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Neuroimage. 2006 Oct 1;32(4):1918-29. Epub 2006 Jun 27.

Gender differences in the neural correlates of response inhibition during a stop signal task.

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Department of Psychiatry, Yale University, New Haven, CT 06519, USA.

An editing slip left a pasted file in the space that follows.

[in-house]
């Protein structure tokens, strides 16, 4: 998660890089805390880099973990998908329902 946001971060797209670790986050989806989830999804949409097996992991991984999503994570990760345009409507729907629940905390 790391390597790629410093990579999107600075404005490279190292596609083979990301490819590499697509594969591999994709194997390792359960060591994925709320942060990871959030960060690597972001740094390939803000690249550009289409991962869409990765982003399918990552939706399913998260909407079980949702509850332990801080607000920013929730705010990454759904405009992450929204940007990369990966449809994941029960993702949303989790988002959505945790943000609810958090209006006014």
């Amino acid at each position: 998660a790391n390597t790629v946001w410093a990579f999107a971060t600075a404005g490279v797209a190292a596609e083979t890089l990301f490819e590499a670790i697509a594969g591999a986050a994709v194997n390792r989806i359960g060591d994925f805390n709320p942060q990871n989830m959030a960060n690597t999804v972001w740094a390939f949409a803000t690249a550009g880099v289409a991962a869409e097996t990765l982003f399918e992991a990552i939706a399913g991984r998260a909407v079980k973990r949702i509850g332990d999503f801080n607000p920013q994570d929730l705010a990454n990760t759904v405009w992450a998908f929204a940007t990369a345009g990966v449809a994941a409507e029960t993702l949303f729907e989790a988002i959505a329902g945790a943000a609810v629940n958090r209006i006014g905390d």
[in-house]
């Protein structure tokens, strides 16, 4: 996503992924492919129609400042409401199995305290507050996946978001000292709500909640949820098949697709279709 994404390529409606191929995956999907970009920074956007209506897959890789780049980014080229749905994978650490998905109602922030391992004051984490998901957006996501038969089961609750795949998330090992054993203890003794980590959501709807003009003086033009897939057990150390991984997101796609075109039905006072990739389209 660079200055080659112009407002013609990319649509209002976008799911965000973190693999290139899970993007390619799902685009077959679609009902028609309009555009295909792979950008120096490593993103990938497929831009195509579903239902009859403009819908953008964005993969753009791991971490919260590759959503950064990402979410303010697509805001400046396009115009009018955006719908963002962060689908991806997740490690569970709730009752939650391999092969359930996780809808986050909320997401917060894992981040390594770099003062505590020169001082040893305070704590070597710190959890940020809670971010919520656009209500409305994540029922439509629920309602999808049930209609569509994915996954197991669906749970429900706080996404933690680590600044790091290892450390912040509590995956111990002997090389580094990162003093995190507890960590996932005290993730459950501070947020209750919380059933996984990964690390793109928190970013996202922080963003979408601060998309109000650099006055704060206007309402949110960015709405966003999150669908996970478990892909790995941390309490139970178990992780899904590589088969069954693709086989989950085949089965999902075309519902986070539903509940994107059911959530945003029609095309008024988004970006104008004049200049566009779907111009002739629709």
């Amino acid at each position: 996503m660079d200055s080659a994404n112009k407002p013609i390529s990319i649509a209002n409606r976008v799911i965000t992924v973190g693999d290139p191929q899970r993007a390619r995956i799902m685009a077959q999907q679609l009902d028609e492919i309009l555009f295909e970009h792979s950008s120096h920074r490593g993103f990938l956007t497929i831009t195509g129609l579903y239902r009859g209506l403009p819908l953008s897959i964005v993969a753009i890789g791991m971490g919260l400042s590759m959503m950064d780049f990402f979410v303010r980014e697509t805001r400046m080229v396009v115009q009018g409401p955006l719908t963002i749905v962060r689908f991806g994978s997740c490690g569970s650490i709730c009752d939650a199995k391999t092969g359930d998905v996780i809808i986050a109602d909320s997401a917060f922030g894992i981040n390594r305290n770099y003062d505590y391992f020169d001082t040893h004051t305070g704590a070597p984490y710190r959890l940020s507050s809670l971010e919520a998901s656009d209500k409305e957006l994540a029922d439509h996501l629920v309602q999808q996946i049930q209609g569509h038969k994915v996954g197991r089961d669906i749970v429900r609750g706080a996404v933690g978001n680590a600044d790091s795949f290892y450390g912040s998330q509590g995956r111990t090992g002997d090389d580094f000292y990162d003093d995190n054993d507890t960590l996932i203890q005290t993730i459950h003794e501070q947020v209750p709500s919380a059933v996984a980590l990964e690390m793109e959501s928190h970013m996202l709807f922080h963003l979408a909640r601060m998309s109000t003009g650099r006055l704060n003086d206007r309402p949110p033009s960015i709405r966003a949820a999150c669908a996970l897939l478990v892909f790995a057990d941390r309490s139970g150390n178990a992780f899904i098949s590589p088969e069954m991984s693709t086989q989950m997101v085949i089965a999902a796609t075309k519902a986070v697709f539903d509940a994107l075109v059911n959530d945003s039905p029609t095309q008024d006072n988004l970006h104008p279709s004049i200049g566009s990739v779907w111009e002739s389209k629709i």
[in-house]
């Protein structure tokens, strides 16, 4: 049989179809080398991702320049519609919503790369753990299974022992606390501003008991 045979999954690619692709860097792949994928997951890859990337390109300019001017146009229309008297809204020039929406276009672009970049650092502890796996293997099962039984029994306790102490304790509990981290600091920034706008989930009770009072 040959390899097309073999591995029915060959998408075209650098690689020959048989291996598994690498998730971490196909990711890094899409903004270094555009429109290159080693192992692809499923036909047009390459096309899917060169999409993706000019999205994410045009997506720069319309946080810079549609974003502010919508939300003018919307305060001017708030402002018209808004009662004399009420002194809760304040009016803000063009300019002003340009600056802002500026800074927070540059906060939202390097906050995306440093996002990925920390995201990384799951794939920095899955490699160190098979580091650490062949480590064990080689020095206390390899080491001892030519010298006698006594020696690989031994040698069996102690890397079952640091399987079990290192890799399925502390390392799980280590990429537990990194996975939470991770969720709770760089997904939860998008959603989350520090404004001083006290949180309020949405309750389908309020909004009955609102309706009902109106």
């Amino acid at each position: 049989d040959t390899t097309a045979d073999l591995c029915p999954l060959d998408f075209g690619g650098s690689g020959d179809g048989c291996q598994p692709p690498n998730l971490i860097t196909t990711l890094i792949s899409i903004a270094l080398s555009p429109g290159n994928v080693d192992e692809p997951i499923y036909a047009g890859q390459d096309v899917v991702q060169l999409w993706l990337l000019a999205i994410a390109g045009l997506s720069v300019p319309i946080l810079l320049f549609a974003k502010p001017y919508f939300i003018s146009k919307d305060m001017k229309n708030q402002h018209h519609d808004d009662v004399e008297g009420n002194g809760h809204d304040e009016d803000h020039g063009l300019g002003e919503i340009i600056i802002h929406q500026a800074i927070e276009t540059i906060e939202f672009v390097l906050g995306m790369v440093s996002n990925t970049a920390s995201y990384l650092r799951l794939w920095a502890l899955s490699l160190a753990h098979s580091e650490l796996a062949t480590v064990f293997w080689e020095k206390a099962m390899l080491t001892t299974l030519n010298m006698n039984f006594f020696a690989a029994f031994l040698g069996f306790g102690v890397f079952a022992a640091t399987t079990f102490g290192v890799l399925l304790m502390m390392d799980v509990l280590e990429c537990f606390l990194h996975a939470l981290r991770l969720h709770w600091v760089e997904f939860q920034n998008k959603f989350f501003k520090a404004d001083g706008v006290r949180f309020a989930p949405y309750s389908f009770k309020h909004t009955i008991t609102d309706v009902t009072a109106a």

We used functional magnetic resonance imaging to examine gender differences in the neural correlates of response inhibition during a stop signal task. The task has a frequent "go" signal to set up a pre-potent response tendency and a less frequent "stop" signal for subjects to withhold their response. A contrast in brain activation was made between successful and failed inhibitions for individual subjects. We compared 20 men and 20 women matched in age and years of education and in stop signal performance, with stop success rate, post-error slowing and task-related frustration ratings as covariates. The results showed greater activation in men, compared to women, in a wide array of cortical and subcortical areas, including the globus pallidus and motor thalamus during stop signal inhibition. In contrast, no brain regions demonstrated greater activation in women, even at a lower statistical threshold. Moreover, while men activated the medial superior frontal and anterior cingulate cortices, women activated the caudate tail to mediate response inhibition. These results extended gender differences in regional brain activation to response inhibition during a cognitive motor task. Men activated the motor circuitry while women appeared to involve visual association or habit learning during stop signal performance.

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